Here’s what I would advise a teacher facing a difficult situation. Continue reading

20 December 2018

How to Pick a Private Music Teacher for Your Child

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Parents of prospective music students often worry about how to pick an instrument and a teacher for their child. My immediate and instinctive answer to one parent who asked my opinion was, “Find a teacher you like and not care about what instrument she teaches. The teacher is more important than the instrument.” Heresy, you say. The commonly accepted way is for the parent, the student or the parent and student together to decide on an instrument and then go hunting for a teacher.

If you live in an enormous city where there are lots and lots of teachers of every ilk and instrument and you have no problems with money, time and transportation, then this is a good possibility. If, however, you live in a smaller center or have limited time and transportation at your disposal, then perhaps you had better think again.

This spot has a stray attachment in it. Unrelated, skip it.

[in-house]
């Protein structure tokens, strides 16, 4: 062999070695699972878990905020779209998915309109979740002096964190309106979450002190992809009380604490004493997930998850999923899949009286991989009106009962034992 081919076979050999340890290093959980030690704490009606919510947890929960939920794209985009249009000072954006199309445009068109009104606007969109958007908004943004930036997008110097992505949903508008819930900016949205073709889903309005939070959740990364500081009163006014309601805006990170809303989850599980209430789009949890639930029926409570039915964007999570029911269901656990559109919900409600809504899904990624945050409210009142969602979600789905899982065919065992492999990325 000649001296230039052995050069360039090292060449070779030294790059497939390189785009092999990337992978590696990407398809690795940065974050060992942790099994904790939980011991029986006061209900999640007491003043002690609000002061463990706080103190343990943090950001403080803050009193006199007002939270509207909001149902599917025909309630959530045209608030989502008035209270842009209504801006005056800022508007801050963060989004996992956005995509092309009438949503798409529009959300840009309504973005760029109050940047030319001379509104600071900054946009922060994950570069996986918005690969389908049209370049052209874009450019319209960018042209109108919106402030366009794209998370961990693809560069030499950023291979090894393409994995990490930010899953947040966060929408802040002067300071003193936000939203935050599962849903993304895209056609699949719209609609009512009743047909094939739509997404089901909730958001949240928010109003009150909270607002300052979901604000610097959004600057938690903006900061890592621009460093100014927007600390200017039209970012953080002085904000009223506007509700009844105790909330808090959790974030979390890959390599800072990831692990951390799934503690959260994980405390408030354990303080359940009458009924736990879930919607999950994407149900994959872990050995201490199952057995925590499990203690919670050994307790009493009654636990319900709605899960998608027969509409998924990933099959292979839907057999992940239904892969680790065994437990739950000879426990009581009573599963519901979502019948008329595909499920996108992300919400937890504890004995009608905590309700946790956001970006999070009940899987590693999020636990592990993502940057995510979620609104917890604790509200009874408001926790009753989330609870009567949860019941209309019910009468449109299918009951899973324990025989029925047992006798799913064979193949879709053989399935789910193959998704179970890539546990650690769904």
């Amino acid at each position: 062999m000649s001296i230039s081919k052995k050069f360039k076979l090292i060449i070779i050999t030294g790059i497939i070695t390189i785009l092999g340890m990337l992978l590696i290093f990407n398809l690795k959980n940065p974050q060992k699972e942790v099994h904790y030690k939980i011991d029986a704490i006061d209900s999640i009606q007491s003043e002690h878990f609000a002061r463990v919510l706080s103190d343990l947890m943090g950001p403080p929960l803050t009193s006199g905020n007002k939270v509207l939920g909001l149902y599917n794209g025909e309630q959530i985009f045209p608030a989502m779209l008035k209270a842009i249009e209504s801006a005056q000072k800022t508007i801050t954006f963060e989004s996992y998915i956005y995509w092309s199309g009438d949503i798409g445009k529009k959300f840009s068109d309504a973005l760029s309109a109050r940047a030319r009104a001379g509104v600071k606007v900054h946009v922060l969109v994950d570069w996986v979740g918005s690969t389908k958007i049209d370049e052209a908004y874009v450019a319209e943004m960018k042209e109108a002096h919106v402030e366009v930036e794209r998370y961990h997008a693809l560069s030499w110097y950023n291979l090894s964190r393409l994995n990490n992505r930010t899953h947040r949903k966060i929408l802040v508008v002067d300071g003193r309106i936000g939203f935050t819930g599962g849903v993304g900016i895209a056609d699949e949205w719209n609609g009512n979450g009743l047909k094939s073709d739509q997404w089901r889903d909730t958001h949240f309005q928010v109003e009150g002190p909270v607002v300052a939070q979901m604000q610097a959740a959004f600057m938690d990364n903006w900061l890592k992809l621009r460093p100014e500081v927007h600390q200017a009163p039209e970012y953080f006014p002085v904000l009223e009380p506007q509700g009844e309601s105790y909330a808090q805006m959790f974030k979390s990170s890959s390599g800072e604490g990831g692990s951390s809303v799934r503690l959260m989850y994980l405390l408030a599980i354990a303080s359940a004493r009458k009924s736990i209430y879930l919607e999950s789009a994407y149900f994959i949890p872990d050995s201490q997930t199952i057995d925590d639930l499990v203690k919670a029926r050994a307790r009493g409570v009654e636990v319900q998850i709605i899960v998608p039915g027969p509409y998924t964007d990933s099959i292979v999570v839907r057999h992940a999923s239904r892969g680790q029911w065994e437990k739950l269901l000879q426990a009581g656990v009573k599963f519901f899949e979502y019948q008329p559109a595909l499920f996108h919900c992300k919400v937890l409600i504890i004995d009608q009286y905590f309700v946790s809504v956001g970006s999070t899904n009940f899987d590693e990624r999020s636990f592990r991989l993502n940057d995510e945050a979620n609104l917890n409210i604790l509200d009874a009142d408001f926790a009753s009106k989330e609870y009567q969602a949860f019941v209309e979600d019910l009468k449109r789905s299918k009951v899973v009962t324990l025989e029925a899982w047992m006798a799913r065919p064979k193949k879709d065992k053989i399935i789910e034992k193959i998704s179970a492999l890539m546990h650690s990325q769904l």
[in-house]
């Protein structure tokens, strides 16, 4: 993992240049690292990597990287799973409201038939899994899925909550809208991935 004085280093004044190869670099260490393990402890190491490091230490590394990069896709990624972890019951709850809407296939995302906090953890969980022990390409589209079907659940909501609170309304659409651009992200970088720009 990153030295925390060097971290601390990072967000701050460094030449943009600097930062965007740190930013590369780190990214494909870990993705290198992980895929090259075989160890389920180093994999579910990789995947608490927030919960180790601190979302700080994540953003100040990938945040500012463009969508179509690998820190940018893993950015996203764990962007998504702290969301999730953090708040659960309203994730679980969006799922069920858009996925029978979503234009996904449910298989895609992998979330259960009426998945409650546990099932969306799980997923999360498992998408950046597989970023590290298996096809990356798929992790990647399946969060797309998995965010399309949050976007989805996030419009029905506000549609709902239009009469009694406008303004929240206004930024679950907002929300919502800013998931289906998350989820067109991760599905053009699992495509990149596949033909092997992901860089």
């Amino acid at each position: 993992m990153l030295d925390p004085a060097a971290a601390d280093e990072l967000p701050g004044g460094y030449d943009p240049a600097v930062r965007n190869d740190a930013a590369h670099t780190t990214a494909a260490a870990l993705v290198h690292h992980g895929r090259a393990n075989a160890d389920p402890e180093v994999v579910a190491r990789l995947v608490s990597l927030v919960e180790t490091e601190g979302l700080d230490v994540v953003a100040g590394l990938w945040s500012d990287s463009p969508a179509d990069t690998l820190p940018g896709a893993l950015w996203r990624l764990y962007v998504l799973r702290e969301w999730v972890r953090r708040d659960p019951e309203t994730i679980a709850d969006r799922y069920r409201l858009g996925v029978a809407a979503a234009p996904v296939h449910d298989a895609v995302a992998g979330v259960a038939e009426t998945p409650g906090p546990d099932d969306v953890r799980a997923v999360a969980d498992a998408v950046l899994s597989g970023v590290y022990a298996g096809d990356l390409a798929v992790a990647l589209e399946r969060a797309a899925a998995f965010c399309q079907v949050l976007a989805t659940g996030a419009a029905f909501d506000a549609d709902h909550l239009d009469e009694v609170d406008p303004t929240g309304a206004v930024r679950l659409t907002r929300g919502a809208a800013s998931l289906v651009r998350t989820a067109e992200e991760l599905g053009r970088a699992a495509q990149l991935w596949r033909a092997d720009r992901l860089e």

You see, the real question is if you want someone to tell your child how to play an instrument or if you want someone to teach him. These are really two different things. You can divide teachers into two groups: the information givers and the midwives.

The Information Giver: There are lots of them around. They will tell you what they think you need to know and how to do it – and if you don’t or can’t do it, then so much the worse for you. Appearances can be deceiving as they often get spectacular results when they succeed – or rather when their students do. But take a look at how many students leave such a teacher’s studio, either having been sent away or leaving on their own because they and/or their parents feel they can’t live up to the teacher’s expectations. This kind of teacher will often have an excellent reputation. But, you have to ask yourself, reputation for what? If it’s for being “precise” and not accepting anything other than her idea of excellence, look out.